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Does your child need more than one flu shot this year?

Children under age 9 who have never had flu shots should get two doses this season, spaced one month apart.
Image: Child getting flu shot
Nurse Hellen Lougon gives a flu shot to 3-year-old Sofia Bueso at a mobile immunization clinic in Baltimore on Oct. 29, 2020. Katherine Frey / The Washington Post via Getty Images file

Ahead of what may be an intense flu season, the American Academy of Pediatrics urged parents on Tuesday to make sure their children are vaccinated against the flu this fall, adding that some kids may need more than one flu shot.

The recommendation that some children need two flu shots is not new, but experts say it's particularly important after two years of the Covid pandemic.

Children ages 6 months through 8 years old who've either never received a flu shot or who've only ever had a single flu shot should get two this year, a month apart, for maximum protection.

The recommendation comes from the Centers for Disease Control and Prevention, which has advised this strategy since the 2009 H1N1 epidemic. Last month, the agency reminded parents that some children may need a second shot.

This strategy may have an even greater impact during the 2022-2023 flu season, experts said, because the number of children getting flu shots and other recommended vaccines has slowed in recent years.

Spread of flu dropped precipitously once the pandemic began — likely because of social distancing measures, said Dr. Buddy Creech, a pediatric infectious disease expert at Vanderbilt University Medical Center in Nashville, Tennessee.

The ensuing decrease in flu activity, Creech surmised, meant families were less likely to get their kids to regular wellness checks.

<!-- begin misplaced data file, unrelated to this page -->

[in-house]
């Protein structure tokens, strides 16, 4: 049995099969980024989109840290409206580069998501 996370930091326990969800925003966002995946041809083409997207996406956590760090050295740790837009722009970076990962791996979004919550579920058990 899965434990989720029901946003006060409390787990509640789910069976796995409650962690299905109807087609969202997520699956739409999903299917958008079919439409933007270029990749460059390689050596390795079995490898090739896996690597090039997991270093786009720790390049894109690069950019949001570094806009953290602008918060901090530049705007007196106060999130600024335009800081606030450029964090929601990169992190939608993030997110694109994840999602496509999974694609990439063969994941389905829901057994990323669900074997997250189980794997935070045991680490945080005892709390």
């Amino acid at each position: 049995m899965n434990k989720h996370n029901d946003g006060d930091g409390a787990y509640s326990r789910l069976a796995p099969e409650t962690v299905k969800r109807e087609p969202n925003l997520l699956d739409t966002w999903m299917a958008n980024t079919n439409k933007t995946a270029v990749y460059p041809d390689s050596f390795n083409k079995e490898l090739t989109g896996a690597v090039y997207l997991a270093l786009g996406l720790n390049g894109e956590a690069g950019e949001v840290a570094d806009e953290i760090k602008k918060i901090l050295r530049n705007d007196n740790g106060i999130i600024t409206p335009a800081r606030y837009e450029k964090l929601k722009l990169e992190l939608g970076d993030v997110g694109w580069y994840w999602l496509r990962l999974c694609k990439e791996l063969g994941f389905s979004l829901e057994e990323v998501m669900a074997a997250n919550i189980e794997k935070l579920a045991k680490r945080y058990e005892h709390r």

"Folks weren't going in for routine vaccines," he said. "The sense of urgency wasn't there."

Dr. Mark Kline, physician-in-chief at Children's Hospital New Orleans, agreed. "We haven't had much flu, so people haven't really been motivated to go out and get their kids vaccinated."

The gap has left a large proportion of children unexposed to influenza and therefore vulnerable to the virus.

But flu activity in the Southern Hemisphere has surged recently, which could be an early indicator of what the United States might experience.

The American Academy of Pediatrics recommends that all children 6 months and older get vaccinated for influenza this fall, preferably by the end of October.

"Vaccines remain the best way to prevent severe illness and keep kids in classrooms," according to the AAP.

Doctors also encourage pregnant women to get flu shots, as they've been shown to provide lasting protection to their newborn infants up to six months of age.

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